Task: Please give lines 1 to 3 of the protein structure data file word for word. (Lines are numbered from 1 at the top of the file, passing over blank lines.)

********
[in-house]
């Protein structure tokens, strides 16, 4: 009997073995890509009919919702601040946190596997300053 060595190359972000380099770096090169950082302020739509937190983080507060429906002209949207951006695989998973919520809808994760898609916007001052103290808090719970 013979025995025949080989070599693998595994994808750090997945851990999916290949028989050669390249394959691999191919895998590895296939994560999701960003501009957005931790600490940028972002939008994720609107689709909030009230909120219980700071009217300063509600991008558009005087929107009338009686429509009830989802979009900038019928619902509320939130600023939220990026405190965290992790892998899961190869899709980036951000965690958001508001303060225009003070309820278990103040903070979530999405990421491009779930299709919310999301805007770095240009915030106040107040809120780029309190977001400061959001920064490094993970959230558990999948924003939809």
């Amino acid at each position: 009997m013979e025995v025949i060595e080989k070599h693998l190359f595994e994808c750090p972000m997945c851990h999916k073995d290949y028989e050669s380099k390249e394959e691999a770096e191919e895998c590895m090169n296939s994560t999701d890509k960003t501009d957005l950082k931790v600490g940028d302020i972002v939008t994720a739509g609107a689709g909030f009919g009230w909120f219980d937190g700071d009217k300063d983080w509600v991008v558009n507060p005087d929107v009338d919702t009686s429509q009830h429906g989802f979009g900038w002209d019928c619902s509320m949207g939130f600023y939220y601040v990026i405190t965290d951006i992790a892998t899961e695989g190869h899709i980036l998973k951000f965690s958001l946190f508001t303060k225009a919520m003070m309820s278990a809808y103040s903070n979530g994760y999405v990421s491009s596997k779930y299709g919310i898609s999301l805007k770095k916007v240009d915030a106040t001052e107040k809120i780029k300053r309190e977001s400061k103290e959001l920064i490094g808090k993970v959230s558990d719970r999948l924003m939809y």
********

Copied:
[in-house]
């Protein structure tokens, strides 16, 4: 009997073995890509009919919702601040946190596997300053 060595190359972000380099770096090169950082302020739509937190983080507060429906002209949207951006695989998973919520809808994760898609916007001052103290808090719970 013979025995025949080989070599693998595994994808750090997945851990999916290949028989050669390249394959691999191919895998590895296939994560999701960003501009957005931790600490940028972002939008994720609107689709909030009230909120219980700071009217300063509600991008558009005087929107009338009686429509009830989802979009900038019928619902509320939130600023939220990026405190965290992790892998899961190869899709980036951000965690958001508001303060225009003070309820278990103040903070979530999405990421491009779930299709919310999301805007770095240009915030106040107040809120780029309190977001400061959001920064490094993970959230558990999948924003939809």
């Amino acid at each position: 009997m013979e025995v025949i060595e080989k070599h693998l190359f595994e994808c750090p972000m997945c851990h999916k073995d290949y028989e050669s380099k390249e394959e691999a770096e191919e895998c590895m090169n296939s994560t999701d890509k960003t501009d957005l950082k931790v600490g940028d302020i972002v939008t994720a739509g609107a689709g909030f009919g009230w909120f219980d937190g700071d009217k300063d983080w509600v991008v558009n507060p005087d929107v009338d919702t009686s429509q009830h429906g989802f979009g900038w002209d019928c619902s509320m949207g939130f600023y939220y601040v990026i405190t965290d951006i992790a892998t899961e695989g190869h899709i980036l998973k951000f965690s958001l946190f508001t303060k225009a919520m003070m309820s278990a809808y103040s903070n979530g994760y999405v990421s491009s596997k779930y299709g919310i898609s999301l805007k770095k916007v240009d915030a106040t001052e107040k809120i780029k300053r309190e977001s400061k103290e959001l920064i490094g808090k993970v959230s558990d719970r999948l924003m939809y």